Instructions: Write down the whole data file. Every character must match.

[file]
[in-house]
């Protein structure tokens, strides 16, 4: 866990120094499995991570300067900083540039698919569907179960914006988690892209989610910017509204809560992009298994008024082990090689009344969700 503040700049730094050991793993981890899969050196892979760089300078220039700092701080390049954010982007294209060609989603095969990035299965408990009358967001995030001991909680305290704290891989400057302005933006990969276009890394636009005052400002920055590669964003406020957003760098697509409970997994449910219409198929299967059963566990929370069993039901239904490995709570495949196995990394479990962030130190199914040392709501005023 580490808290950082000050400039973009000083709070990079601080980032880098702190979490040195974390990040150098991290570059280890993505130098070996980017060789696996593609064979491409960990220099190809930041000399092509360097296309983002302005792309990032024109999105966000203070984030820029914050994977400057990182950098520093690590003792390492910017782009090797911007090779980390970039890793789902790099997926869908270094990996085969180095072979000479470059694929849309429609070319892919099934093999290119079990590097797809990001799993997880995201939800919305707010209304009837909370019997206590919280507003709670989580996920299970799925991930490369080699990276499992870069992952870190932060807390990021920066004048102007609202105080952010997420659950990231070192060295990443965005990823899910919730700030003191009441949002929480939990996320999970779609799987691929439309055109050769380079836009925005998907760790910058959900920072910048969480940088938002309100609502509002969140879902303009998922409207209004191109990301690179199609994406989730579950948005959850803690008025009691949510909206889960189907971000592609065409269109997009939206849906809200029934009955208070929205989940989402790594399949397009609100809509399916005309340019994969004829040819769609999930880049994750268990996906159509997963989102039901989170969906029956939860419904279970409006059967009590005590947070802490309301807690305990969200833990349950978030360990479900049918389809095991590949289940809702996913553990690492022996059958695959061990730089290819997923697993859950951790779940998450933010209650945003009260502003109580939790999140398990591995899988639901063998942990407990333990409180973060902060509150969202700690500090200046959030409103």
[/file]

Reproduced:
[in-house]
């Protein structure tokens, strides 16, 4: 866990120094499995991570300067900083540039698919569907179960914006988690892209989610910017509204809560992009298994008024082990090689009344969700 503040700049730094050991793993981890899969050196892979760089300078220039700092701080390049954010982007294209060609989603095969990035299965408990009358967001995030001991909680305290704290891989400057302005933006990969276009890394636009005052400002920055590669964003406020957003760098697509409970997994449910219409198929299967059963566990929370069993039901239904490995709570495949196995990394479990962030130190199914040392709501005023 580490808290950082000050400039973009000083709070990079601080980032880098702190979490040195974390990040150098991290570059280890993505130098070996980017060789696996593609064979491409960990220099190809930041000399092509360097296309983002302005792309990032024109999105966000203070984030820029914050994977400057990182950098520093690590003792390492910017782009090797911007090779980390970039890793789902790099997926869908270094990996085969180095072979000479470059694929849309429609070319892919099934093999290119079990590097797809990001799993997880995201939800919305707010209304009837909370019997206590919280507003709670989580996920299970799925991930490369080699990276499992870069992952870190932060807390990021920066004048102007609202105080952010997420659950990231070192060295990443965005990823899910919730700030003191009441949002929480939990996320999970779609799987691929439309055109050769380079836009925005998907760790910058959900920072910048969480940088938002309100609502509002969140879902303009998922409207209004191109990301690179199609994406989730579950948005959850803690008025009691949510909206889960189907971000592609065409269109997009939206849906809200029934009955208070929205989940989402790594399949397009609100809509399916005309340019994969004829040819769609999930880049994750268990996906159509997963989102039901989170969906029956939860419904279970409006059967009590005590947070802490309301807690305990969200833990349950978030360990479900049918389809095991590949289940809702996913553990690492022996059958695959061990730089290819997923697993859950951790779940998450933010209650945003009260502003109580939790999140398990591995899988639901063998942990407990333990409180973060902060509150969202700690500090200046959030409103």